The Torture Never Stops opens with “Black Napkins” and quickly sinks into a malaise that stays until “Alien Orifice.” This was one of Frank’s greatest periods for playing guitar solos (the live triple-album Shut Up and Play Yer Guitar being a testament to this) but here his Les Paul is so overly flanged that even his most incredible solos in the show, particularly on “The Torture Never Stops,” take on a distracting metallic ring. Usually I’ll inch forward knowing that an FZ solo is about to cut loose, but on TTNS I found myself inching forward looking for those moments when his tone was a little cleaner. On “Illinois Enema Bandit” it at first sounds like the old Zappa, sharp, concise and biting, but soon moves to the hollow swoosh of his flanger.

This was also the period of some of Frank’s greatest social commentary and somewhat mean-spirited riffs on America and its inhabitants. Both are in full force on this DVD. For each of the former, “The Meek Shall Inherit Nothing,” “Dumb All Over” and “You Are What You Is,” there’s one of the latter, “Jumbo Go Away,” “Easy Meat” and “Fine Girl.” It’s not that these songs aren’t funny, or even that I don’t enjoy them periodically, it’s just that the playfulness and sparkle that accompanied “Camarillo Brillo” or “Cosmik Debris” is largely missing and when taken in a certain context, or experienced within too small a time frame, they come across as mean and overly sexist. Whereas sometimes they sound like a goading finger to the ribs of people who take things way too seriously (which Frank sings about on “We’re Turning Again”), on The Torture Never Stops they tend to feel like an unwarranted slap to the face. And I’m writing this as one of the world’s biggest fans of FZ’s music.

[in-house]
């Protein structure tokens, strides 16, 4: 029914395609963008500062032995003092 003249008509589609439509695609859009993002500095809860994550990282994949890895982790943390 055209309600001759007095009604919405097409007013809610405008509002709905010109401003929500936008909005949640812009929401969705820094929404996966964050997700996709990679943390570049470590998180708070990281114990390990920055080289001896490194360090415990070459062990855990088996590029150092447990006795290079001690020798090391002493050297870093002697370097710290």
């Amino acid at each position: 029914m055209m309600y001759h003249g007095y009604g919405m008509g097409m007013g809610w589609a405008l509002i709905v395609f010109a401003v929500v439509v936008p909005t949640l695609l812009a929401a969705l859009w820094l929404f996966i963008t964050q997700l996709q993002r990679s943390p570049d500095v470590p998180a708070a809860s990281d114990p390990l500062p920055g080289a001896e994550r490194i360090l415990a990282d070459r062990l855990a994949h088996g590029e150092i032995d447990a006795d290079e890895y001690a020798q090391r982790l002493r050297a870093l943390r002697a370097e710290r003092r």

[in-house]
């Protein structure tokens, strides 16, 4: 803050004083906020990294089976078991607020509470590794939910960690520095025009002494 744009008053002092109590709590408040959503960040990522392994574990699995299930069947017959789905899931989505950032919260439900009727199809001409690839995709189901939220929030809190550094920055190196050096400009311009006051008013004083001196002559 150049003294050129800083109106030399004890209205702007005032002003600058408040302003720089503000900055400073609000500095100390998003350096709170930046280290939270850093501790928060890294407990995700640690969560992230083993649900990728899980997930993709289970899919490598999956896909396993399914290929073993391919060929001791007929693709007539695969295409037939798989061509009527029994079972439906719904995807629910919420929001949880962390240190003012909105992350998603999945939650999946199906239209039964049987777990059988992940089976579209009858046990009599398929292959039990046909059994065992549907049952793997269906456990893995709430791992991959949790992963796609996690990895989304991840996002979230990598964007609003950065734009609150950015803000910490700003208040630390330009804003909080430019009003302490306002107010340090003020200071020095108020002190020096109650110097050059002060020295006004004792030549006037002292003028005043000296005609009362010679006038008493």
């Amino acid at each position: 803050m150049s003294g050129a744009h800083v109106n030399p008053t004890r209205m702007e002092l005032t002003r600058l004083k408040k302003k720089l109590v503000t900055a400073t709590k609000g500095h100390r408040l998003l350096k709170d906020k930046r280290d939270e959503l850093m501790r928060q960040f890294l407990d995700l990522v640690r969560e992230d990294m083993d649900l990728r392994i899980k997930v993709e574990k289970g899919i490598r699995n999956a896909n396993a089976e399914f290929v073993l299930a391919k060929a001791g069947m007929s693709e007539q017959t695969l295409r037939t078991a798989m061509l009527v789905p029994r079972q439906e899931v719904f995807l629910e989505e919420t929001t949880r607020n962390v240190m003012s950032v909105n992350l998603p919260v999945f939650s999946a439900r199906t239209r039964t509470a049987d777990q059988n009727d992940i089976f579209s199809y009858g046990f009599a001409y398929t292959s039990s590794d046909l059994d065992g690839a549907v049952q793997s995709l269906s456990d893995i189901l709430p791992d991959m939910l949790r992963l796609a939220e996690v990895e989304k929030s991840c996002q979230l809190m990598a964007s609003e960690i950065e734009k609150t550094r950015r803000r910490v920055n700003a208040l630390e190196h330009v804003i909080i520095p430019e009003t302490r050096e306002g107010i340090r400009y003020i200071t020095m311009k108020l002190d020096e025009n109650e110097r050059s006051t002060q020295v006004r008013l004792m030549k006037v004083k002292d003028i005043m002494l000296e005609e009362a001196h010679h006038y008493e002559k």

There are moments on TTNS which almost make it worth the price: both Zappa and Vai’s guitar work on “Alien Orifice” is mind-boggling, when Frank sings “There’s a big difference between kneeling down and bending over” in “Heavenly Bank Account” it still has the same impact as the first time I heard it, and the contrapuntal solo on “Stevie’s Spanking” is as fine as you’ll ever hear from him. But the cost (DVD, tax and shipping) from really wore on my monthly budget and, shamefully, added to my disappointment. That the DVD menu system didn’t work correctly (some song chapters won’t play the selection) merely added to my gloom.